A local police station would have been staffed by officers who were familiar with a small community. Similarly, a magistrates' court presided over by a Mrs Bossy Boots, known to strike fear into even an eight-year-old apple scrumper, added to the climate of crime deterrence. There will be some hollow laughs from rural voters who believe that the Conservative Party presided over the decline in this countryside infrastructure. Added to this was the progressive closure, again on the Tory watch, of sub-post offices, banks, village shops and schools thanks to an aggressive planning policy in favour of greenfield sites for supermarkets.

But even though Mr Hague has to carry the burden of the past, he is still doing the right thing. He should still be congratulated for identifying an issue of real public concern and which might prepare the ground for the Tories to re-connect with those traditional heartland voters who deserted his party in 1997. If he recognises that rural crime is a symptom of a wider malaise he might yet construct a bridgehead back to power, if not next year, then in 2005 or 2006, and may even make some progress before then.

Whether this strategy is designed merely to shore up Mr Hague's "core vote" is not yet clear. If he succeeds in breaching, say, 700 council seat gains, next week (which Labour says he must do to put him ahead of the Tory position when these seats were last contested in 1996), it can be argued that he has hit on a policy agenda showing that he is setting higher ambitions than a full turn-out of existing Tory voters.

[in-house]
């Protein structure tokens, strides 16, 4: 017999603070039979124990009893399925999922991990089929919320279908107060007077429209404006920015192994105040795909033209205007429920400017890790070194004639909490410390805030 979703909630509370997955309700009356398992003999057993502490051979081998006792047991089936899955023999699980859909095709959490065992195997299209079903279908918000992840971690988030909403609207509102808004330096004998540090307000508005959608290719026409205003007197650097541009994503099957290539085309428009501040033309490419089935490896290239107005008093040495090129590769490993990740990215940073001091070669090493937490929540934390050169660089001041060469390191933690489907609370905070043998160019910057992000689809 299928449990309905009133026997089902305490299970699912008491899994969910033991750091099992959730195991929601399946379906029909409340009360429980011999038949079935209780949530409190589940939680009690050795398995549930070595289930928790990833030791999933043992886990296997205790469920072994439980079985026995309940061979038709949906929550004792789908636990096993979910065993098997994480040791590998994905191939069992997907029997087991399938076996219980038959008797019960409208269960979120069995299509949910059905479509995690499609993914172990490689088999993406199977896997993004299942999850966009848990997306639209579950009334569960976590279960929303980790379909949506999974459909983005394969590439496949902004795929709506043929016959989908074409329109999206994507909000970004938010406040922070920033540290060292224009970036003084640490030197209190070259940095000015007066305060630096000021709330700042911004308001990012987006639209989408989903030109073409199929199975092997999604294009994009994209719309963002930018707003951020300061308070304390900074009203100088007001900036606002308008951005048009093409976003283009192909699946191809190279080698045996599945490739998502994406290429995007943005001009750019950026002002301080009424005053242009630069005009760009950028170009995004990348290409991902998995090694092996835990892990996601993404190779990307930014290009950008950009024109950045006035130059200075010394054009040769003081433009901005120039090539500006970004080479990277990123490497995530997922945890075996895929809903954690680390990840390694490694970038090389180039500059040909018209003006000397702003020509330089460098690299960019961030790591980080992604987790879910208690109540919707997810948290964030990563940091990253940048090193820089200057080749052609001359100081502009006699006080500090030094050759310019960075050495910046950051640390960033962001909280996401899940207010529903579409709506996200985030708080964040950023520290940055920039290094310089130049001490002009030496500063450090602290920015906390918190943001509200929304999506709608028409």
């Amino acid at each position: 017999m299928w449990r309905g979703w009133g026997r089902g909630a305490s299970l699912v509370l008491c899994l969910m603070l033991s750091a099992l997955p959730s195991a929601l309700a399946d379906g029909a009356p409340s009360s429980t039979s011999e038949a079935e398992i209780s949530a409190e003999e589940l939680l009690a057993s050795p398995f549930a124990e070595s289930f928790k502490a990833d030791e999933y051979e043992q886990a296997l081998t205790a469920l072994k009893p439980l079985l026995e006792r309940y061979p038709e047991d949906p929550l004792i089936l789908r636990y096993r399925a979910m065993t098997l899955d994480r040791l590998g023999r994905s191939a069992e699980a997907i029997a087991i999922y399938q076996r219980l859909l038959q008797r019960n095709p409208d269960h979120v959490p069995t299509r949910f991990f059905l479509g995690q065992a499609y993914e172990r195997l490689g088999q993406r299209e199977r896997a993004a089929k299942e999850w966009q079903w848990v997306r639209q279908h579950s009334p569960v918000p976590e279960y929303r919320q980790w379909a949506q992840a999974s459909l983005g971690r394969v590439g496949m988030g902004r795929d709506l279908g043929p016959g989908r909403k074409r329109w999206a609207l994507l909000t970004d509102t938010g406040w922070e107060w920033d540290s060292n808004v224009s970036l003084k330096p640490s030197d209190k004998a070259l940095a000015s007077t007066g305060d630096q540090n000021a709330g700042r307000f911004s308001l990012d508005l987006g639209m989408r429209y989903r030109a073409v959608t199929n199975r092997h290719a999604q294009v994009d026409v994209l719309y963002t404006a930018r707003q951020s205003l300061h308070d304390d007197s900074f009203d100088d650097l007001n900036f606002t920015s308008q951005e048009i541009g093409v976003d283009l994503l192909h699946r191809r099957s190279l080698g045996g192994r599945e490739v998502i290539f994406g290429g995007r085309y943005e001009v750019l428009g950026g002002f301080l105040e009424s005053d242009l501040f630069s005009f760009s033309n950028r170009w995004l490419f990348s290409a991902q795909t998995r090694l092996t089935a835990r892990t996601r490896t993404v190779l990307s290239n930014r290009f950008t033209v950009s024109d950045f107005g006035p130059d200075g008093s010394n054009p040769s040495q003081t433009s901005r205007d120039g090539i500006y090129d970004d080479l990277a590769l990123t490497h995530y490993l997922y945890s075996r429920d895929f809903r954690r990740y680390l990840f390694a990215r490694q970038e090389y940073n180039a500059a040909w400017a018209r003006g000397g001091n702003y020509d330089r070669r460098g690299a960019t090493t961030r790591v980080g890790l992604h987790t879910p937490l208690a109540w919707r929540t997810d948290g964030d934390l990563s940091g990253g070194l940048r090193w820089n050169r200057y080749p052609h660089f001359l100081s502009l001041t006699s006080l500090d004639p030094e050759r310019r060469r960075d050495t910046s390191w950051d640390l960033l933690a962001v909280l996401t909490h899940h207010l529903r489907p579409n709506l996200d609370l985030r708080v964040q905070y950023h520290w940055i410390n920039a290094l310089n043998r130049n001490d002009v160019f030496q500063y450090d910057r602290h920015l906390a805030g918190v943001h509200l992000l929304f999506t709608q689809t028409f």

Both main parties are so busy spinning the limits of their likely gains and losses that it is difficult to gauge the truth. Labour say they expect to lose 600 seats but this will still leave them poised, on past evidence, in a position to claim that they are on track to win the next general election. The Tories are cleverly spinning their objective as a gain of 400 seats. Such a target should be achieved without any effort. Anything as modest as this will leave the psephologists suggesting that the Tories are actually in danger of slipping back to their general election nadir. They may - just - do better.

There is a chance that Mr Hague may have touched more than a crude electoral nerve with his new approach to law and order. While there is considerable nervousness, even within his party, at his blatant attempt to make capital out of asylum-seekers, Section 28 and Europe, there will be less squeamishness from voters about last night's speech. "Playing the crime card" is less distasteful than "playing the race card" or "bashing the queers". Mr Straw successfully played the crime card himself at the last election and turned the tables on the Tories.

Politicians' mailbags during the next few days will balloon, as I can attest from my time as an MP. There was never a controversial court verdict which did not result in an avalanche of correspondence. As we approach Labour's third anniversary I can imagine Labour MPs, representing some of those rural areas which the Tories must regain, being overwhelmed by the "you've let us down on crime" brigade.

My old local newspaper, the Grimsby Evening Telegraph, had plastered on its front page earlier this week photographs of beaten-up pensioners who had been robbed or attacked by teenage yobs complete with a vitriolic headline: "When are you going to do something, Mr Straw?" Mr Hague has shown that he does want to do something. It is his turn to be tough on crime and tough on the causes of crime and retake the traditional Tory ground of law and order.

Comments